State of the City: Overall Crime Down; Drugs Remain a Problem

Haverhill Mayor James J. Fiorentini. (Courtesy photograph.)

Haverhill Mayor James J. Fiorentini.

A downward trend in overall crime is reported by Haverhill Mayor James J. Fiorentini through added police staffing, among other public safety measures.

Fiorentini used Tuesday night’s state of the city address to cite a 20 percent overall reduction in the city’s crime rate in a two-year span. Fiorentini told a city hall audience, including city councilors, crime in Haverhill during 2015 was down the second year in a row.

“There were 50 fewer assaults last year than there were two years ago. There were 273 fewer larcenies, 117 fewer burglaries and, overall, 465 fewer crimes. It’s truly an amazing story and our police officers deserve a round of applause for a great job,” Fiorentini said.

Fiorentini credited adding 12 new police officers in the past three years and the department’s use of “predictive analysis software” with the downturn in those categories. He added there was a 32 percent drop in burglaries over five years and, over six years, a 59 percent reduction in home invasion crime. However, he noted, “Not all crimes are created equal” and said there is more to do for the “serious opiate addiction problem” in the city.

“We’ve added Narcan, we’ve added police, we’ve added health workers. We copied Gloucester to add a social worker to counsel people and formed a task force to deal with this but we know there’s more to do. This year we’re applying for more grants to do even more and tonight I want to thank Governor Baker and our state leaders, our senators and representatives, for their leadership on this issue because this is not an issue that can just be solved by us locally.”

Among other public safety accomplishments reported by Fiorentini, fire department improvements, as city finances permitted, include newer equipment and restored staff levels.

“We have new ladder trucks, new pumper trucks. We just got in a new resuce truck. And thanks to the great work of our firefighters, sometimes working on their own time, we’ve now improved every fire station. Next month we’ll be swearing in four new firefighters, bringing us to a full complement and, for the first time in decades, establishing a reserve force,” Fiorentini said.

According to Fiorentini, public safety staff levels, including police, are at their highest since 1994 and, “probably, since Proposition 2 1/2 in the 1970s.”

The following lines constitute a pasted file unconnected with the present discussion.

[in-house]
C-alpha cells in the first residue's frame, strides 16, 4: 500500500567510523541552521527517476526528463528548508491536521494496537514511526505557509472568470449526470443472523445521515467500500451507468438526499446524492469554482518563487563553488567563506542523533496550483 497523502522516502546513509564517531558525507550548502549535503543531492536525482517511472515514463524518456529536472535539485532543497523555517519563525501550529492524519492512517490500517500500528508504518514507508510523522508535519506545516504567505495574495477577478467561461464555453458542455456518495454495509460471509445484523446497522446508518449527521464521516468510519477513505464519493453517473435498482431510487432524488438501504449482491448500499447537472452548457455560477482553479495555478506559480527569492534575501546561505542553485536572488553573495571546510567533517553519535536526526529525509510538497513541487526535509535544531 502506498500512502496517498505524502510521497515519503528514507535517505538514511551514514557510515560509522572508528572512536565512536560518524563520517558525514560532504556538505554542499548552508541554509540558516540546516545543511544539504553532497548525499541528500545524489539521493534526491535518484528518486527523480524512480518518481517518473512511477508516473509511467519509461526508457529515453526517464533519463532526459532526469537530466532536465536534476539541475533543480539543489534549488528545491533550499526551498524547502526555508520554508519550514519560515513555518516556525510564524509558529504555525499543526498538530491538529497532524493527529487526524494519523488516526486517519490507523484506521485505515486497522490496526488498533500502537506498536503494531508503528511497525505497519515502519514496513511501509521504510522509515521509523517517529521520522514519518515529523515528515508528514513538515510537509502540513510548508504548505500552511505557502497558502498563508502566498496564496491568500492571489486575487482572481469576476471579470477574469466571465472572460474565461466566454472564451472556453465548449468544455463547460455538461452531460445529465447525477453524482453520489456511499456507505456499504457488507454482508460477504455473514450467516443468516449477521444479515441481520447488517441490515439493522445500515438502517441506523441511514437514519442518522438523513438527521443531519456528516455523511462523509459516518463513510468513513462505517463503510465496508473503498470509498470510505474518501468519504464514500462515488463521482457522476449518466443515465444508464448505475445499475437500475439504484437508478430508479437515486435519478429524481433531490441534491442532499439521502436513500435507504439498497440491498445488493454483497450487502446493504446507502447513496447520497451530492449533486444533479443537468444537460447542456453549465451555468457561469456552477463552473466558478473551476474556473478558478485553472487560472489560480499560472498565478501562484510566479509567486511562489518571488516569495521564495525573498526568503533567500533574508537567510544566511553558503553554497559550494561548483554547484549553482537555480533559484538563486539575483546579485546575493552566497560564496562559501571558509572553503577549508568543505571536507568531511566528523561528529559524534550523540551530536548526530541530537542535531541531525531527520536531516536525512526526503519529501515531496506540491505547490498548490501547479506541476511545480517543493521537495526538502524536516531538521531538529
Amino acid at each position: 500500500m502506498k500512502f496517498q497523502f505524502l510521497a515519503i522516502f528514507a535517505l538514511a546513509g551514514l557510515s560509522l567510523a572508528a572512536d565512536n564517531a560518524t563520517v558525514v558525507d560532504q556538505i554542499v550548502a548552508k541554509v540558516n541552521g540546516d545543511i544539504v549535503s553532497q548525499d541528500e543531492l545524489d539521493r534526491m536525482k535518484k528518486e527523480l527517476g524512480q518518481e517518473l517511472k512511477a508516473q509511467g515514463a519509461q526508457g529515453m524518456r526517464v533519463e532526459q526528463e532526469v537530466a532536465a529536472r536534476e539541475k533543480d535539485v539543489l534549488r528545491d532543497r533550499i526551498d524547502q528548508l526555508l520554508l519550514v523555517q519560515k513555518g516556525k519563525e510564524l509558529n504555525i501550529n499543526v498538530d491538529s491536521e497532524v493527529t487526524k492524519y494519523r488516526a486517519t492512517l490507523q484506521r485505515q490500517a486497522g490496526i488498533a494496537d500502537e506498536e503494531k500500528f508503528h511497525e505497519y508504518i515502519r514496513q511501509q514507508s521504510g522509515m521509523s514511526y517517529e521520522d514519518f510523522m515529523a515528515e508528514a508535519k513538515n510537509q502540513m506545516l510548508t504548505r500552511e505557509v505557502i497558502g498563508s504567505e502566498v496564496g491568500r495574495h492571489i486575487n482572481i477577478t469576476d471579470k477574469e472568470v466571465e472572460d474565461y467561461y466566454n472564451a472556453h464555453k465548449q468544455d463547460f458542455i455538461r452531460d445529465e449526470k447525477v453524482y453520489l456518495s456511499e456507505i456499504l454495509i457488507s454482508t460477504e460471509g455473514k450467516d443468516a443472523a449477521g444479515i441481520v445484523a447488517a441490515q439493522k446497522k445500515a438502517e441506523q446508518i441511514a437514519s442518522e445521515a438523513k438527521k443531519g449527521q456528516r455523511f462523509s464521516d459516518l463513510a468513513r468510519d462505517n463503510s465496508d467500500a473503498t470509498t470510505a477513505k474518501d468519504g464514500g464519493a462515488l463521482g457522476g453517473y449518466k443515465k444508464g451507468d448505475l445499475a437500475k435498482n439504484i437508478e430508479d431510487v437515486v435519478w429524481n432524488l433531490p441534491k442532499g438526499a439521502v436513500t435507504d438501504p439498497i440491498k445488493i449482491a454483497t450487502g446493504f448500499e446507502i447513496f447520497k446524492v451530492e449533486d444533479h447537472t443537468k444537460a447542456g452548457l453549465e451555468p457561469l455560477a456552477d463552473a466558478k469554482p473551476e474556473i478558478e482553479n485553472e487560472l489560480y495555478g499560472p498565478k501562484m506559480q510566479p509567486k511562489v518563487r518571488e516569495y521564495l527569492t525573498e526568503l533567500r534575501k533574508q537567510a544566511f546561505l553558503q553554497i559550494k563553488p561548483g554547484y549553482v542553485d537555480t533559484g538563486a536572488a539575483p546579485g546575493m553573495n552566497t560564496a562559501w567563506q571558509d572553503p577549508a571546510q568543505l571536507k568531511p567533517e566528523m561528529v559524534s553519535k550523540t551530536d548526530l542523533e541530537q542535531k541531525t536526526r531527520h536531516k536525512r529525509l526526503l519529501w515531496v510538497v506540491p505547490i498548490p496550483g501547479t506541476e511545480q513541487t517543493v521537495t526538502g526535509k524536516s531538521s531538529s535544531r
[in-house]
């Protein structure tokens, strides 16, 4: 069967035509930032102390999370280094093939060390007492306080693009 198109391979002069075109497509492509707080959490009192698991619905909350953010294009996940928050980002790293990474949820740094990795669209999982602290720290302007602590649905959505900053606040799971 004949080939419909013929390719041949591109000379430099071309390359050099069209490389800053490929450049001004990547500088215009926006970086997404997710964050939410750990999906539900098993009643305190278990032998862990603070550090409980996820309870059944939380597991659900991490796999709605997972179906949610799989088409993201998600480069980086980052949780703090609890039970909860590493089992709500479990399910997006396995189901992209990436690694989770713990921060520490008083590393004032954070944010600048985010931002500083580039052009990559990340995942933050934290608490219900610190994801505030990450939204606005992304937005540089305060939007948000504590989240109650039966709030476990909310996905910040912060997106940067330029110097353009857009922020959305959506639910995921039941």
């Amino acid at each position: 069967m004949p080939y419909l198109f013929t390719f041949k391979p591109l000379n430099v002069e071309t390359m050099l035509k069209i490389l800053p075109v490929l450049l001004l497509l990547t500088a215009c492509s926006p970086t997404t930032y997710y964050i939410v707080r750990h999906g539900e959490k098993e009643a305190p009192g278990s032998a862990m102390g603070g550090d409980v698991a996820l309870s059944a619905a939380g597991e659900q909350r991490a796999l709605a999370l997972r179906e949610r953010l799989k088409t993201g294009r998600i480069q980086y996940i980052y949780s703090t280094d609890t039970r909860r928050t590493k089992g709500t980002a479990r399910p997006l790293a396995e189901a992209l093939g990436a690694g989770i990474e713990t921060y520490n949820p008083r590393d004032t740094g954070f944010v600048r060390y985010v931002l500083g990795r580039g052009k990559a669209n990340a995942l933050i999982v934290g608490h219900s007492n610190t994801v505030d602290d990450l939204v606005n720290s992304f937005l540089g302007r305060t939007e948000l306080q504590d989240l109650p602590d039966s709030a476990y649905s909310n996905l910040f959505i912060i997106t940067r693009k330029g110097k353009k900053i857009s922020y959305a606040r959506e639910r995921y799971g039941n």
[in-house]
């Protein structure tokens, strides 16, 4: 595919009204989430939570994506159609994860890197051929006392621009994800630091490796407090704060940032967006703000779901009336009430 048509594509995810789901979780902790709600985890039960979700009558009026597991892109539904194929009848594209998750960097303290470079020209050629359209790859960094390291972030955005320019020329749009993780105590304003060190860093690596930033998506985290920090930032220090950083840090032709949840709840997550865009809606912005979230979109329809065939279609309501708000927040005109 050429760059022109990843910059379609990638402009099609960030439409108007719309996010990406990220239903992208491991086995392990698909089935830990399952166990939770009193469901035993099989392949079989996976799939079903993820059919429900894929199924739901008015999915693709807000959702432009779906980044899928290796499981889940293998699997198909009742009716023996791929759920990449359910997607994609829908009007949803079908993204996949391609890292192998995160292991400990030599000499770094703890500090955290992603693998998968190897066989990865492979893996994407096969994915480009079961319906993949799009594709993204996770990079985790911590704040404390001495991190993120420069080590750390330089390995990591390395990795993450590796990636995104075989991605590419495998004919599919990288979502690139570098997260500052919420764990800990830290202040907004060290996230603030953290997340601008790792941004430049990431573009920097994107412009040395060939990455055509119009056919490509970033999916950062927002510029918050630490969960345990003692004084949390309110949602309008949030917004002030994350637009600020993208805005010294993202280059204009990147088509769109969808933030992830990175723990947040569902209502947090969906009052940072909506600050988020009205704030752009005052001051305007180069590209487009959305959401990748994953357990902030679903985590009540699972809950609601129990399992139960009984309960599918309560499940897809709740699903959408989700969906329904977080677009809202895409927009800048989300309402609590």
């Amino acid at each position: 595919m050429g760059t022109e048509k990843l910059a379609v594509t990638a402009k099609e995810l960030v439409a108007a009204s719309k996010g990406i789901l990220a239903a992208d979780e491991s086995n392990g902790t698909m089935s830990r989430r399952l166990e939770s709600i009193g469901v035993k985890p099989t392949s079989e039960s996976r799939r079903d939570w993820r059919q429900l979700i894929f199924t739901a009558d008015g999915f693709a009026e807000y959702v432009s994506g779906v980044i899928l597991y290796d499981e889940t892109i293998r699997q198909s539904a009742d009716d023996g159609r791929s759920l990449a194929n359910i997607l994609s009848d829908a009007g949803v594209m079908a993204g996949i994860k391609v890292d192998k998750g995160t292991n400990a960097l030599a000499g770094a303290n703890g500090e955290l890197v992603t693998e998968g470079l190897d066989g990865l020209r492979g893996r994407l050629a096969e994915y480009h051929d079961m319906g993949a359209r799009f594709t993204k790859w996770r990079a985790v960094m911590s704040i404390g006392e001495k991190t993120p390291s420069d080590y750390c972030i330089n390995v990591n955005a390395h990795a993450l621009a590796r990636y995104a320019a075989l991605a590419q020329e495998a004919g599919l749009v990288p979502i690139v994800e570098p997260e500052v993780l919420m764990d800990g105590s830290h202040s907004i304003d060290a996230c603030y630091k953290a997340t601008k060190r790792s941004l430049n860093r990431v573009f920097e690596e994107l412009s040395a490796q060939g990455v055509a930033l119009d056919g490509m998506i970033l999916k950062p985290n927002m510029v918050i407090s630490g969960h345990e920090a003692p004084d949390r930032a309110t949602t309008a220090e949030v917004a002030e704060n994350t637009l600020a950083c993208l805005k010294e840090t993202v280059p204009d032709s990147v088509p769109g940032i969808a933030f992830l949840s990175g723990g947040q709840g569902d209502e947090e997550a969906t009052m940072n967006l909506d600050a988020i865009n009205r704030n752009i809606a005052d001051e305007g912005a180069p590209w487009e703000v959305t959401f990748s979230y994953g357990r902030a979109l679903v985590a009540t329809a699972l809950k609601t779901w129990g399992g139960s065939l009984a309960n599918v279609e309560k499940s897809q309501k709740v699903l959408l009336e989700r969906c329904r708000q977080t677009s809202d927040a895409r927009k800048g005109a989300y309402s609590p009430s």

2 thoughts on “State of the City: Overall Crime Down; Drugs Remain a Problem

  1. WHAT ? IS ANYONE CHALLENGING the Mayor on these staffing levels ? I call bullcrap ! More cops than ever ?? That’s hard to believe Mr Mayor. You love to say you have hired “more” cops. But what you fail to tell people is that you lose just as many so your net gain is negligible. The force loses 5 you hire four and don’t fill the open position. So it SEEMS like you hired 5 when people look at the budget but only 4 spots are hired. I know the budget, how it works, and how to hide things ! Haverhill is losing officers to other more lucrative positions elsewhere.

    The ONLY reason you HAD to buy new trucks was because of the deplorable condition of some of the older ones. Let’s not forget how you LOVE to tell people how long you have been serving as Mayor. So, using your own logic, these trucks fell apart under YOUR watch ! Just like everything else. Oh, how is the STILL leaking police station doing ??

    • As usual all you get is spin and lies from mayor taxman.
      “An amazing story…” ? How “exactly” did any cop on the HPD have a “direct” impact on larcenies, burglaries and assaults being lower? Does this fraud actually want us to believe crimes are not happening in this city because he hired a few employees?

      The incompetence of this is that if crimes are down, why are staffing levels up? If there is less work for cops to attend to then staffing should be reduced. Only in government can you make up numbers and stories and with a straight face claim it is a success.